Friday, 31 January 2014

Deep South Gully

 The legendary Deep South Gully (I****), Beinn Alligin.

Weird and wonderful climbs are by no means a rarity in Scotland, but Deep South Gully is pretty mad. If the scenary and situation of a route is more important to you than the grade, then is this one of the best Scottish winter climbs?

I very nearly didn't climb this route on Wednesday, the air seemed too mild and the snowline too high. The incessant wind which has characterised this winter was doing its stuff and I'd started to lose hope that it would be worth my while. There wasn't a single other car in the Beinn Alligin carpark - did they know something I didn't? Should I have set my sights on a higher corrie instead?

Views to Beinn Bhan.
I turned the crucial corner and two things became quickly apparent - the gully looked massive, and it didn't look to be holding much snow. Curiosity got the better of me, and going for a look seemed preferably to turning tail.




At this point a golden eagle briefly appeared flying past the gully.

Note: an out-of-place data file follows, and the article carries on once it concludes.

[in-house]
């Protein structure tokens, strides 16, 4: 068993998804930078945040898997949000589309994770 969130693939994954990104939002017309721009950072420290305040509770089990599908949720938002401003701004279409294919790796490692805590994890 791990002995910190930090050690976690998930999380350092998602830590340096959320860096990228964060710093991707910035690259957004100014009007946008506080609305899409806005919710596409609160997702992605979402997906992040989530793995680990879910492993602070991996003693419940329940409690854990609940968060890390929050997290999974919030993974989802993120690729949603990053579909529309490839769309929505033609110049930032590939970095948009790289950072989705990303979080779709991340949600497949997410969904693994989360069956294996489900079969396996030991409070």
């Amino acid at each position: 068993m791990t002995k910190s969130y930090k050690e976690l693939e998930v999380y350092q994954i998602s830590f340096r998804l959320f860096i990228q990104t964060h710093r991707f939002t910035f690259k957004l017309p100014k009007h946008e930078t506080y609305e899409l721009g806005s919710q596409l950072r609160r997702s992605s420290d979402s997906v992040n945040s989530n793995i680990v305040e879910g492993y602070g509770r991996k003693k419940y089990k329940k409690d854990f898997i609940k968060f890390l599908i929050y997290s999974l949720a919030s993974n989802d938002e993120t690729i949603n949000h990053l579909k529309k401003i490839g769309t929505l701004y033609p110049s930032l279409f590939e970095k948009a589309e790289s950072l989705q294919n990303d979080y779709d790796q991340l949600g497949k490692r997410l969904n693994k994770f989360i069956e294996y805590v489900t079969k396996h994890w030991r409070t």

Soft and slushy snow greeted me in the gully, but within a few minutes my attention was well and truly on other things. What a place! Of course I'd seen photos of this gigantic chasm before, but as always the photos never did it justice. It's one of those route that you top out from with a sore neck from all the gazing upwards to the massive gully walls above. This chasm seems very long but it only forms the bottom half of the route, until it quite suddenly it narrows and the whole gully tilts to the right.

A soft ice pitch to gain the narrows. Above this the climbing briefly becomes a bit more like potholing.

Inside the first chockstone cave. The next squeeze is much tighter.

A soft ice pitch provided entrance to the narrows. Then it was time to tighten all the straps on my rucksack, because some upwards crawling and squeezing looked necessary. A stack of jammed boulders has created a short cave, which I crawled through only to find there was more tunnelling to be done. Some of the moves were pretty awkward but there's practically no exposure as if you slipped I suspect you'd just get jammed in one of the holes. 

Looking down on the first chockstone.

More squeezing and crawling to come.

The whole place is pretty outrageous, and I wreckon it's one of the classiest routes I've ever climbed. It's reassuring to know that I can get as much of a buzz from a route like this as I can from soloing a III,4. Not somewhere you go to climb for difficulty, just simple mad fun in absolutely remarkable surroundings.


Marked improvement in snow conditions in the upper half of the gully.


 
The second Horn of Alligin.

James

No comments:

Post a Comment